Because so much of New England’s offense is horizontal, it’s important for a defense to have as much speed at linebacker as possible. In this sense, nickel linebacker Wesley Woodyard is better suited than starter Joe Mays. What’s more, in nickel, the Broncos can go with three downlinemen and create more space for their excellent inside blitzers, Von Miller and D.J. Williams.

Generating pressure inside is a must against Brady. The only way to disrupt him is to move him off his spot and make him play frenetic. The more Brady moves, the less likely he is to throw between the numbers. That’s critical, as these statistics show:

                            Tom Brady 2011 Passing Stats
          Between the Numbers         Outside the Numbers
   COMP %
                  73.4                     54.7
    YPA                   9.44                     7.31
  QB Rating
                 118.2                     86.8

So who will win? Check our NFL expert picks for all Week 15 games

Follow @Andy_Benoit on Twitter or contact him at Andy.Benoit-at-NFLTouchdown.com.
Posted on: December 12, 2011 10:27 pm
Edited on: December 14, 2011 8:04 pm
 

Tom Brady is impressed with Tim Tebow

Can Tim Tebow pull off another upset of Tom Brady? Who's the best fit for the Chiefs? How about the Dolphins? Is Eli Manning elite? Chat with our experts live at 1:00 pm ET Wednesday.



Brady only has laudatory things to say about Tebow. (Getty Images)

Posted by Ryan Wilson

Tom Brady is a believer. Either that or he learned something from Bears linebackers Lance Briggs and Brian Urlacher, who recently had some back-handed compliments for Broncos quarterback Tim Tebow.

Before Denver beat Chicago in overtime Sunday, Briggs said that "[Tebow] is one heck of a football player [but] we're going to have to stop that crap." And Urlacher, after the game, called Tebow "a good running back." (And technically that's true even if Tebow looked as much like an actual passing quarterback against the Bears as he has at any point during his NFL career.)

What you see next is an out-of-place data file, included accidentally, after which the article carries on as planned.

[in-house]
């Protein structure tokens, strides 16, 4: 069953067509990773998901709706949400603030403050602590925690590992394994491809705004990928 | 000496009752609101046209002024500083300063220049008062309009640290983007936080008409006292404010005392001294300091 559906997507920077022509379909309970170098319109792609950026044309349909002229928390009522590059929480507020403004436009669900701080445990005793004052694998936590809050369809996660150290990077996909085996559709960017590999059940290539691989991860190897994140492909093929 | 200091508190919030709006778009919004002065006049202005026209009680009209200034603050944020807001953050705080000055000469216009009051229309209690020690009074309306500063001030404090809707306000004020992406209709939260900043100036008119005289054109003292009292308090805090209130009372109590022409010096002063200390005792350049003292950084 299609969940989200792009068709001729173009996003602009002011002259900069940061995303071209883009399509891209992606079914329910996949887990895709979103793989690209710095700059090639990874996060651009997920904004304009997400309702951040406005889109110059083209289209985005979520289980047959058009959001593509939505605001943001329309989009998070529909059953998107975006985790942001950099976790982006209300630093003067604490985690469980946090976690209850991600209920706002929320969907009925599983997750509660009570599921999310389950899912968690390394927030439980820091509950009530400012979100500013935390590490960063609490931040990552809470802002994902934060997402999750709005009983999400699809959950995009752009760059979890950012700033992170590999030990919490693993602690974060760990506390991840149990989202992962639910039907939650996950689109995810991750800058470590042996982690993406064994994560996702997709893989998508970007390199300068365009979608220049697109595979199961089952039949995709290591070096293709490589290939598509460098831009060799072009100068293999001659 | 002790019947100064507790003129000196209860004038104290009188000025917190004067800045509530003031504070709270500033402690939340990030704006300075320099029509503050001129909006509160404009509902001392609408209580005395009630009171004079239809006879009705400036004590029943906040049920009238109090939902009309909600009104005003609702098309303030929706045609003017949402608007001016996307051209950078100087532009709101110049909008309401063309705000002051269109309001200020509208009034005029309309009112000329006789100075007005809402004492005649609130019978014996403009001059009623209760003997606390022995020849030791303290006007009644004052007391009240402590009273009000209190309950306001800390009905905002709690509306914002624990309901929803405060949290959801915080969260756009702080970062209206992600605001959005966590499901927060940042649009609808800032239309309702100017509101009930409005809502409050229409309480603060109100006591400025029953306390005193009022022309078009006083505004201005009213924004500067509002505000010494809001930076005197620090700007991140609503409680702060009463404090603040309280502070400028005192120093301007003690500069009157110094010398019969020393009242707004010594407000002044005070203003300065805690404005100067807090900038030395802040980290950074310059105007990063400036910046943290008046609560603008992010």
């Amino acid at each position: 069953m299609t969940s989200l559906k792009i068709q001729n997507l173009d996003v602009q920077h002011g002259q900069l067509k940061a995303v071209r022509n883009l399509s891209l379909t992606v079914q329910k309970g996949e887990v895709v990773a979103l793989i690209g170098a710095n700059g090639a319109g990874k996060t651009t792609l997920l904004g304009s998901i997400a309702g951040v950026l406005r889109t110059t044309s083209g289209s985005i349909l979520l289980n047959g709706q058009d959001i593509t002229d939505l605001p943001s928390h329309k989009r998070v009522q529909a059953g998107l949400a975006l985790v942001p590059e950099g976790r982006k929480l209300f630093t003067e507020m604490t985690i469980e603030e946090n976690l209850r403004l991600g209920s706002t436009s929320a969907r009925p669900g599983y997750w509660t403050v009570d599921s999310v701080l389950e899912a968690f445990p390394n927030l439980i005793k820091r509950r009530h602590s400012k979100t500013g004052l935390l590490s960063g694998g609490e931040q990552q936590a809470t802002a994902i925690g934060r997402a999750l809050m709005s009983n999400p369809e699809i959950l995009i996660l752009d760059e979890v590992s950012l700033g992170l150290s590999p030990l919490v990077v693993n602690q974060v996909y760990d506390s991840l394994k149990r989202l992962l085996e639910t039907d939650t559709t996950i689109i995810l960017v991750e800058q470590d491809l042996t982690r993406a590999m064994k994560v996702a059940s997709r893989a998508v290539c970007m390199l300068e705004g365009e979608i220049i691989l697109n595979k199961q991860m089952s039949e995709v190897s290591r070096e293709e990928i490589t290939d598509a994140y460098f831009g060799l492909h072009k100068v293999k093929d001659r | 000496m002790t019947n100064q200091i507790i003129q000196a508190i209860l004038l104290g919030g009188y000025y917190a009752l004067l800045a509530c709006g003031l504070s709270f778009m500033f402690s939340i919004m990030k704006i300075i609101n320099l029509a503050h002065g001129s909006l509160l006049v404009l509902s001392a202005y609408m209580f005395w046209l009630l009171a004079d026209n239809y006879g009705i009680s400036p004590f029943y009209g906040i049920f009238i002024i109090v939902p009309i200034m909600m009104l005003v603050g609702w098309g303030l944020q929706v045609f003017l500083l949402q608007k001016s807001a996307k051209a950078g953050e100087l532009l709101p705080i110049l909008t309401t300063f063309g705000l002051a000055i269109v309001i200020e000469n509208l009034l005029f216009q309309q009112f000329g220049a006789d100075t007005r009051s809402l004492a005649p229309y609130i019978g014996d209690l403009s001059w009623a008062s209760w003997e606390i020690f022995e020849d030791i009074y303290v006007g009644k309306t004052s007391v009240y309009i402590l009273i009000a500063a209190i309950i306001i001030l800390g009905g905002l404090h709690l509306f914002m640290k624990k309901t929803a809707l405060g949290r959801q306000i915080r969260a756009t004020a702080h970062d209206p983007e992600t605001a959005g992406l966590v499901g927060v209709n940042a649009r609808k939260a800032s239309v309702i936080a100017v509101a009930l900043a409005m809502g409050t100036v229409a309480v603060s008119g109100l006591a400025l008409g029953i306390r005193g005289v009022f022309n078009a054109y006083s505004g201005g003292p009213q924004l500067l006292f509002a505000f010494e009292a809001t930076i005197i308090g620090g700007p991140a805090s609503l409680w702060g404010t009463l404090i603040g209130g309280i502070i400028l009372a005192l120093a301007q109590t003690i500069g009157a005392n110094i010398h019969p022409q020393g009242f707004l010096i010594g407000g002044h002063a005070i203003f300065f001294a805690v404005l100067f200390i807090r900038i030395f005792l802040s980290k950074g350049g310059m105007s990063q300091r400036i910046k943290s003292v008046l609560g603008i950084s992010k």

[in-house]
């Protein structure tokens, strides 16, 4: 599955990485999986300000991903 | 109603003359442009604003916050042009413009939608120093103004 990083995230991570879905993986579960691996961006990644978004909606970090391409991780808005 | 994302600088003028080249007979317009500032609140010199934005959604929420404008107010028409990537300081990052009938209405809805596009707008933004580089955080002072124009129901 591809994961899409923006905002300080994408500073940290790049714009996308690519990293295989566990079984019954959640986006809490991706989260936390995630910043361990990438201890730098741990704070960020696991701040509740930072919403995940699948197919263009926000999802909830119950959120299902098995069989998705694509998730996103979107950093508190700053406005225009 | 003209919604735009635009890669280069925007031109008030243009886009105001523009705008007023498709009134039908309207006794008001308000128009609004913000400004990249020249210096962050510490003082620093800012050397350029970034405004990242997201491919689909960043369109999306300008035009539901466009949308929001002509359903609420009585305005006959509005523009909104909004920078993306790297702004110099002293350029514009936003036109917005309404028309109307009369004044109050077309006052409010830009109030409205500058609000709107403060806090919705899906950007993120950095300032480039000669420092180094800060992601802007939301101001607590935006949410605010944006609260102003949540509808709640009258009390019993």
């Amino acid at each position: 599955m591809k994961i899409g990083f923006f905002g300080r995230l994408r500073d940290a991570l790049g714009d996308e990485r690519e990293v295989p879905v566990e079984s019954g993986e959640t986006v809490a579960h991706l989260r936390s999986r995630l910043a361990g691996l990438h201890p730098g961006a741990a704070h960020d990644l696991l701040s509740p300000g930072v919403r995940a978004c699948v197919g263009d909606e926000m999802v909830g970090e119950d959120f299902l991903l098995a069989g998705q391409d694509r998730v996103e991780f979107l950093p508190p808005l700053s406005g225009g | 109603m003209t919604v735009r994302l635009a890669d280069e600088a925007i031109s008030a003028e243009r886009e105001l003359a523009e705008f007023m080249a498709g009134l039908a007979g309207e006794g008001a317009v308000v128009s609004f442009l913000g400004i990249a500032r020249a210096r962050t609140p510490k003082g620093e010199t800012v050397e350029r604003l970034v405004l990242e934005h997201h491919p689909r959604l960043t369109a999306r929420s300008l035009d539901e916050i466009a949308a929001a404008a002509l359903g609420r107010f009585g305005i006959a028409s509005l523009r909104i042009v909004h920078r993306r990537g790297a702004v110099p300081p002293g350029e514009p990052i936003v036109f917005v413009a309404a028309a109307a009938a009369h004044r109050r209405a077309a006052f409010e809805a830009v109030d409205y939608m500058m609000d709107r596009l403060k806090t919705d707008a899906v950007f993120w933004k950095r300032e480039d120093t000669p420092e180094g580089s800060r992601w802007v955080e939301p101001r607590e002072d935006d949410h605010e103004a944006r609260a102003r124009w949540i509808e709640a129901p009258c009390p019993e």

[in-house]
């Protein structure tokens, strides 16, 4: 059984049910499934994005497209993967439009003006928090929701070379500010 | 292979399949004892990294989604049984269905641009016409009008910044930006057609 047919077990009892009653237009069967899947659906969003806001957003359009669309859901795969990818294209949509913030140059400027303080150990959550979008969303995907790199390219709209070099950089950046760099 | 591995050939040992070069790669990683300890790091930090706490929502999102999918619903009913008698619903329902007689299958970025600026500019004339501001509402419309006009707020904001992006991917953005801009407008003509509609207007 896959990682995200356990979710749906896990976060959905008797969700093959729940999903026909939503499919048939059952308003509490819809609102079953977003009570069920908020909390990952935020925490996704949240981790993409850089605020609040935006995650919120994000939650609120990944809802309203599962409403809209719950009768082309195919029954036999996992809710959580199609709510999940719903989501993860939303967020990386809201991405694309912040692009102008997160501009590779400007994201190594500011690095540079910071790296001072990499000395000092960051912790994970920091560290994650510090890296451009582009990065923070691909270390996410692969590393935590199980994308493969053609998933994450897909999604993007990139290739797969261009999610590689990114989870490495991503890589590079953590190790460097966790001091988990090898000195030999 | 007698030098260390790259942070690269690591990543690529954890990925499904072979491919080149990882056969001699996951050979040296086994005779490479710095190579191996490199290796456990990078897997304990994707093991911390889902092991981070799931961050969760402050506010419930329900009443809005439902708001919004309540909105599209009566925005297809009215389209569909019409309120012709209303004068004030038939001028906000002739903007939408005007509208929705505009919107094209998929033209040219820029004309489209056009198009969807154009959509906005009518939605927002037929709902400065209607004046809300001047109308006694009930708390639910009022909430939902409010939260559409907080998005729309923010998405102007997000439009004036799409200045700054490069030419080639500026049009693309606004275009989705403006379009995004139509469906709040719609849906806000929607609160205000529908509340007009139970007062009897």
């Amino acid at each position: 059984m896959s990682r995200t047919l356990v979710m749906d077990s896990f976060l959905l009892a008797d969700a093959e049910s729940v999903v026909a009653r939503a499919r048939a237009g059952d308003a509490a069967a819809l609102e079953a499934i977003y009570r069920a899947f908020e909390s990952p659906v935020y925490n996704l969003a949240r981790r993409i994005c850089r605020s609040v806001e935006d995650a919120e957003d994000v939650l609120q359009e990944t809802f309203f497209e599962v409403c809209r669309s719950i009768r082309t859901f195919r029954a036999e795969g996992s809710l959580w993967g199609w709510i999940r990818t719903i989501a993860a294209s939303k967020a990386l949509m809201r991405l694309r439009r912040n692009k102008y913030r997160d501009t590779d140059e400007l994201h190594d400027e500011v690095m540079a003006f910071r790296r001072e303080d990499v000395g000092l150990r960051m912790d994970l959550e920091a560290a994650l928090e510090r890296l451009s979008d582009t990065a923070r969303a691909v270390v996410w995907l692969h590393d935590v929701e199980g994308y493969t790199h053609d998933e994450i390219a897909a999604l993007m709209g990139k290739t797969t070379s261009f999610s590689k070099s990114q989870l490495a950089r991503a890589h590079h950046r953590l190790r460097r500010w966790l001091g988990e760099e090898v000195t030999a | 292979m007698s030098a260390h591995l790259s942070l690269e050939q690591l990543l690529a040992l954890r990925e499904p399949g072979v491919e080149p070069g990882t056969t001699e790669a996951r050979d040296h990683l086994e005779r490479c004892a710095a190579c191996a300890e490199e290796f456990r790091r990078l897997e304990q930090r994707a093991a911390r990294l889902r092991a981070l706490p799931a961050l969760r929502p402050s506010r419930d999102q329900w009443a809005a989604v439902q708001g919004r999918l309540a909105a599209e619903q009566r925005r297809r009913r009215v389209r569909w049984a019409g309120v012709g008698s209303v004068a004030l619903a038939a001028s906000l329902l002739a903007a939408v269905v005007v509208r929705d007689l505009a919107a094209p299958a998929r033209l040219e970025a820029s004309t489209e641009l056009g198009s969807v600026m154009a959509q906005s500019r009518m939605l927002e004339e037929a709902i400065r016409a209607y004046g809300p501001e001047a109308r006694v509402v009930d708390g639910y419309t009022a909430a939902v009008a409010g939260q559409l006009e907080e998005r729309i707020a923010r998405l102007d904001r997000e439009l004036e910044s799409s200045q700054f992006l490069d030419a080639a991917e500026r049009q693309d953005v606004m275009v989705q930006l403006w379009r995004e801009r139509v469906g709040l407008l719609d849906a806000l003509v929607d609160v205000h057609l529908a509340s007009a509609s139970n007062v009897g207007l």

Well, Brady, who will face the Broncos Sunday, had only laudatory things to say about Tebow during his weekly radio appearance on Boston's WEEI.

"All of us were watching the game last night on the airplane; just as we were taking off was when they came back and won the game," Brady said (via ESPNBoston.com).

"It was an exciting game. They obviously have a very good team," he continued. "They play for 60 minutes. They've obviously closed a lot of games and finished very well. We have a huge test. We'll all be excited, and hopefully have a good week of preparation and be ready to go on Sunday."

New England has little trouble scoring points, but their defense is among the NFL's worst. According to Football Outsiders' metrics, the Pats' D ranks 26th (20th against the run, 26th against the pass). The Broncos have been a run-heavy team since Tebow took over the starting gig in October, but he set single-season highs in attempts and completions against the Bears (21 of 40, 236 yards, 1 TD, 1 INT).

Consequently, Brady isn't buying the talk that Tebow is out of his element (which, frankly, is a storyline pretty much everybody else has abandoned, too).


Patriots quarterback Tom Brady argues with offensive coordinator/QB coach Bill O'Brien after his fourth quarter interception.

"Everyone says he struggles throwing the ball," Brady said. "What I saw [Sunday], he had no problems throwing the ball. He threw the ball extremely well when I was watching."

And Brady's even fine with not being the most talked about quarterback heading into the matchup."That's OK. Believe me, there is great reason. They're winning a ton of games and he's playing very well."

Head coach Bill Belichick, meanwhile, had kind words for the entire Broncos organization.

"They have a good football team. It's certainly not one player," he said. "They've done it a lot of different ways. They're throwing the ball, running the ball, driving it. They've been making critical plays when they have to make them, whether it's a strip sack or a field goal. They're doing it as a team."

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Posted on: December 11, 2011 5:56 pm
Edited on: December 11, 2011 6:00 pm
 

VIDEO: Tom Brady, Bill O'Brien argue on sideline

By Will Brinson

On Sunday, Tom Brady threw a rare red-zone interception against the Redskins and decided to let someone know that they did something wrong.

Offensive coordinator Bill O'Brien seemed to disagree with Brady, and the two got into a heated argument on the sideline that CBS Sports cameras caught.

A few minutes later, Bill Belichick had to help separate the two when O'Brien decided he hadn't full explained his point of view to Brady.

The good news for everyone involved, though, is that Brady and his OC hugged after the game, so everything's probably OK. But things got a little tense for a while there at the end of the game, which is probably understandable, considering they gave Rex Grossman a shot at beating them with the pick.